An unique presentation style

Posted by Shawn Callahan - October 9, 2005
Filed in News

Here’s an unique way to use Powerpoint (or the Apple equivalent). The talk is by Dick Hardt on the topic of Identity on the net. Entertaining, informative and memorable. Warning – put on your techo hat before entering.

http://www.identity20.com/media/OSCON2005/

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8 Responses to “An unique presentation style”

  1. Les Posen Says:

    Please! This is Apple’s Keynote in action. Also good to know for readers that Hardt acknowledges his creative debt to Larry Lessig for this presentation style. Lessig also uses a Powerbook, although not sure if he uses Keynote.
    Aren’t we over Powerpoint yet?
    Les

  2. Shawn Callahan Says:

    Sorry Les. I just couldn’t remember the name of Keynote. I saw Keynote for the first time a couple of weeks ago in New Zealand. What a lovely system. Hmmm, is it time to convert (back)?

  3. Jack Vinson Says:

    Lawrence Lessig did a very nice job of using this kind of thing with his presentation on ReMix at CSCW last year. Not quite as frenetic as Hardt’s.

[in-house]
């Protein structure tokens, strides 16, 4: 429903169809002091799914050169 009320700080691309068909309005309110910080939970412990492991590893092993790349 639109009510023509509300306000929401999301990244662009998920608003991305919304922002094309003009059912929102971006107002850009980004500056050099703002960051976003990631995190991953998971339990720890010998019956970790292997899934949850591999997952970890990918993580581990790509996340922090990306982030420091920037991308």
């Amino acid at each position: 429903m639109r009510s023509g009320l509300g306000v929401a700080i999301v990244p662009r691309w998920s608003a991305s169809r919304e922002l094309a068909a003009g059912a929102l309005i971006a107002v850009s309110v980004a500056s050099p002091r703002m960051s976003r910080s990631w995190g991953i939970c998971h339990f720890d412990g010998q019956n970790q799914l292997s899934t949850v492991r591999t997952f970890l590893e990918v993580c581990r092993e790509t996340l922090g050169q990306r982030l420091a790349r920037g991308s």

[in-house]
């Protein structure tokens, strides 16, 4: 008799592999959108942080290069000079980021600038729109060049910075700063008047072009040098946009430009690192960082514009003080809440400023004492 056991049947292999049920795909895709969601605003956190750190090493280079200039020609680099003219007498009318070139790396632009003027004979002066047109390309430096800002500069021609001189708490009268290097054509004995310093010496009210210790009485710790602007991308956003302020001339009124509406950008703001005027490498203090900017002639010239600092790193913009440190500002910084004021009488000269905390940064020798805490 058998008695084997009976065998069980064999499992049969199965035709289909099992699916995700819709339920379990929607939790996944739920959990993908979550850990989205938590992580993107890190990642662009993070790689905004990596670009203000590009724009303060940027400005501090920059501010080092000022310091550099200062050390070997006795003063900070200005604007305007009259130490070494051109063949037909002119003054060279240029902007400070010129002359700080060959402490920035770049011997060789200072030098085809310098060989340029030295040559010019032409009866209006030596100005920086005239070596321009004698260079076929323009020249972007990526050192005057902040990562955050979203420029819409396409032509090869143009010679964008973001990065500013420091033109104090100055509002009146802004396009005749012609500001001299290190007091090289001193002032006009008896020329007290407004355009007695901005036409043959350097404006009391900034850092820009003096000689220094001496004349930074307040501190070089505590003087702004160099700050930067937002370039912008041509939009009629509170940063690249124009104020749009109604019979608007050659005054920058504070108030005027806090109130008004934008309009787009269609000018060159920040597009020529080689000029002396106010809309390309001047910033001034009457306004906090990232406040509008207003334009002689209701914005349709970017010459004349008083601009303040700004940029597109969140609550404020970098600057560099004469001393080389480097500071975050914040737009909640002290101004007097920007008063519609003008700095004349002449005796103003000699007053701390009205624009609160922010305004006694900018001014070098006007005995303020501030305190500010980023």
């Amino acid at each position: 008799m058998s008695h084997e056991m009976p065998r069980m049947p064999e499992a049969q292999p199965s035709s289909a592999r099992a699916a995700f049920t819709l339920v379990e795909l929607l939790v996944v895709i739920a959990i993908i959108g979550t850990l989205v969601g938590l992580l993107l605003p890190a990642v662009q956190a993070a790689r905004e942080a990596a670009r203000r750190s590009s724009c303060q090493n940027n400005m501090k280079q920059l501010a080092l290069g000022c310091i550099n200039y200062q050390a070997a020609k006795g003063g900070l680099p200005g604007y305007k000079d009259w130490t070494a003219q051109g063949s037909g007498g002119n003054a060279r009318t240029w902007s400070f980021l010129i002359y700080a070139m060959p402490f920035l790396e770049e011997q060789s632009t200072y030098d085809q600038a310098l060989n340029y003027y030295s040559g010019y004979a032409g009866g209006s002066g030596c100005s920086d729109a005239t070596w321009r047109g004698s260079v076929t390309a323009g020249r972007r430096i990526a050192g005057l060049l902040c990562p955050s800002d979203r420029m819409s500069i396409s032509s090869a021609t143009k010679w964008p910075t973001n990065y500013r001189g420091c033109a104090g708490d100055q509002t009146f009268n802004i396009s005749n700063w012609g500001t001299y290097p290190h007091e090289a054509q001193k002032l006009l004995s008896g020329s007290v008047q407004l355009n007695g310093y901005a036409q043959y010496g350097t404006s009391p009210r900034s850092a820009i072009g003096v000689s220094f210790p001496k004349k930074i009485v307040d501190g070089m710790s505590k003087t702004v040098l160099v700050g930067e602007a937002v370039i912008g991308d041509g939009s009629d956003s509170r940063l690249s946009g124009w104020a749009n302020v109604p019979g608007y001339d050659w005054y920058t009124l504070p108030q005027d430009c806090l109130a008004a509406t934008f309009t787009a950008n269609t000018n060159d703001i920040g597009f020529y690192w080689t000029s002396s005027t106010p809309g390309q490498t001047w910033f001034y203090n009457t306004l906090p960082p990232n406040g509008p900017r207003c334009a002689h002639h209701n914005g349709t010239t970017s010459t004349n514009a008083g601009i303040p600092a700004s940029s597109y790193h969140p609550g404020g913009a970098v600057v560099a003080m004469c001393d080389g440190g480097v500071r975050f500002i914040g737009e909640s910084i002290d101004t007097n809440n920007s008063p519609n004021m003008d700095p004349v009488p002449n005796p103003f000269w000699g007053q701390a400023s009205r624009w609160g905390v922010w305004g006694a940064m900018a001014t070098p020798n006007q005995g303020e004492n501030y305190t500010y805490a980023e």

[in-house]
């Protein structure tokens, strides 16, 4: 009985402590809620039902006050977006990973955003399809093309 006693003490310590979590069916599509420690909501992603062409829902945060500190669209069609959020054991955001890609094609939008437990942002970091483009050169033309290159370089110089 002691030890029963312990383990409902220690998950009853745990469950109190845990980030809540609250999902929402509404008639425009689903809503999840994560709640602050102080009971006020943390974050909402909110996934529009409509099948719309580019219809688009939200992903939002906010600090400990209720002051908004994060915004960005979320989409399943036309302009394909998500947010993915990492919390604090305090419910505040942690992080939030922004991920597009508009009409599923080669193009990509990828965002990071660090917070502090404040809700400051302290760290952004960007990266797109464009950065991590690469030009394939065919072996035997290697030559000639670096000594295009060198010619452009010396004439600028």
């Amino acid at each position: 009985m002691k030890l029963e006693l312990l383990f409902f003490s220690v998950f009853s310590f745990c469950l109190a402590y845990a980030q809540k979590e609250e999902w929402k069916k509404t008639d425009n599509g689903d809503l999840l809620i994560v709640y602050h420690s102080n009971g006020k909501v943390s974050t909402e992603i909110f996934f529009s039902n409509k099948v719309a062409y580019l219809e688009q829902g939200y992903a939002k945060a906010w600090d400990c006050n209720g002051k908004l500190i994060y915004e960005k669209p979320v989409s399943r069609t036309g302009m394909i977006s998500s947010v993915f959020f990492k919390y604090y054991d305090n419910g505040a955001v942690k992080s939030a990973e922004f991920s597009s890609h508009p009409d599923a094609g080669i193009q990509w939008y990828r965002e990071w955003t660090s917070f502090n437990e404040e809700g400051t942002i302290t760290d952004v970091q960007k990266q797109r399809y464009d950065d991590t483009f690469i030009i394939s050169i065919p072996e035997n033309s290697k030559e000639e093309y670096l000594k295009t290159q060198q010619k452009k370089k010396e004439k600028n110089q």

4. Shawn Callahan Says:

    There is a example of Lawrence Lessig’s style here. It’s a 9MB flash file. Yes, a slower, more measured pace.

  5. Matt Moore Says:

    Dick gave a fantastic performance. My only qualm is that it was very much a performance – not much interaction with the punters. That frenetic style depends on no one interupting your flow.
    In some ways the opposite of improv…
    I do have to commend his absence of bullet points.

  6. Les Posen Says:

    Shawn, take me to lunch and I’ll give you the lowdown on Keynote and show you how I use it. I helped an IT journo do a major presentation using KN for his first time, and it will appear in one of the dailies soon. Oh, and on my website there is an academic article entitled “the tyranny of Powerpoint” you should read.

  7. Keith De La Rue Says:

    Lots of good points about it – but just wondering about cultural implications. Is the rapid-fire style more palatable to a North American audience than it would be in Asia – or even Australia and the UK?

  8. Shawn Callahan Says:

    I agree with Matt and Keith, in most cases keeping up this rapid fire approach is unlikely to engage all audiences. You would feel like you are being talked at. I think its best application if for a change in tempo, a quick burst, to liven up your preso. I used this technique at the narrative techniques workshop last week to introduce myself and received excellent feedback. Mind you it only went for 5 minutes.